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Title: Re-membering masculinities in twentieth- and twenty-first-century French Caribbean literature and visual culture
Author: McGinnis, Laura Elizabeth
ISNI:       0000 0004 6494 3454
Awarding Body: Queen's University Belfast
Current Institution: Queen's University Belfast
Date of Award: 2017
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This thesis explores literary and visual representations of masculinities in Martinique and Guadeloupe from the twentieth and twenty-first centuries. The term ‘re-membering’ points to the importance of memory (specifically, the memory of slavery), as well as the prominence, and the vulnerability, of the ((dis)membered) male body, and in particular the male member, both in its sexual and reproductive associations and as a phallic symbol of dominance. The analysis is rooted in close readings of text and image, and draws on a number of theoretical fields, including postcolonial theory, literary criticism and theory, psychoanalysis, theories of visuality, and francophone masculinities studies, which intersect with black masculinity and Caribbean masculinities theory. It is informed by established paradigms of masculinities in the post-slavery context, including emasculation, male marginalization/victimization and compensatory hyper-masculinity, but brings these models into dialogue with other theoretical frameworks, including the carnivalesque and abjection, to explore the ways in which authors and visual artists represent, destabilize and transcend fixed gender paradigms. The thesis analyses a selection of novels by six key male and female authors from Martinique and Guadeloupe, published between 1972 and 2012, alongside examples of contemporary visual commemoration, primarily monuments erected in the twentieth and twenty-first centuries, as well as carnival performances documented during fieldwork conducted in Fort-de-France in 2014. While the study privileges contemporary works, it remains attentive to the impact of the historical trauma of slavery and the ways in which it continues to affect masculine identities, behaviours, gender roles and relations. This first full-length comparative analysis of masculinities in French Caribbean literature and visual culture thus reflects and progresses existing conceptions of Antillean masculinities, contributing to scholarship on Antillean literature, visual cultures, masculinities studies and francophone postcolonial theory.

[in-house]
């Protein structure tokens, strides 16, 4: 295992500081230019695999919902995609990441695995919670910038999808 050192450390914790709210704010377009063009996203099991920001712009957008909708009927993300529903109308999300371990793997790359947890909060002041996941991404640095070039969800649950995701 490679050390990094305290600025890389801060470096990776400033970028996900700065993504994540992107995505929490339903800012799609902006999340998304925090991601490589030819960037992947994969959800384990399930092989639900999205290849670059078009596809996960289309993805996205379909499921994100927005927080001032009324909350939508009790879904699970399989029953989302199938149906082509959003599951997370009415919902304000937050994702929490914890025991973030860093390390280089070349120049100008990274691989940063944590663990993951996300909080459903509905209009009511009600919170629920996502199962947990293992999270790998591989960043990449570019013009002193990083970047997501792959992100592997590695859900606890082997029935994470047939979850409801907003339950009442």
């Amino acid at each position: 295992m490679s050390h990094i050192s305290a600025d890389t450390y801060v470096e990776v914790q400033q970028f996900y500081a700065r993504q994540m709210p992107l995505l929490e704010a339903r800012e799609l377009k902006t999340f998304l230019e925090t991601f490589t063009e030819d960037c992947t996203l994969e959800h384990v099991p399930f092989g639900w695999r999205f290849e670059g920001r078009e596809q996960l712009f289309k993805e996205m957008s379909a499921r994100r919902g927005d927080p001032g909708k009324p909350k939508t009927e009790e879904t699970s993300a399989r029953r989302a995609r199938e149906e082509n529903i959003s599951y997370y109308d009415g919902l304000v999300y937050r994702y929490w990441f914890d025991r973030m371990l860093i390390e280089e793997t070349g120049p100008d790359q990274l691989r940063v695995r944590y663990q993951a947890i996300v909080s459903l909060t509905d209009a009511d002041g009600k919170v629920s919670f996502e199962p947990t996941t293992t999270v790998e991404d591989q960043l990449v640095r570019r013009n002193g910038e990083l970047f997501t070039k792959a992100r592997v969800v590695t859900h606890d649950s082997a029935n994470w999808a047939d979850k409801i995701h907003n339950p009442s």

Supervisor: Not available Sponsor: Not available
Qualification Name: Thesis (Ph.D.) Qualification Level: Doctoral
EThOS ID:  DOI: Not available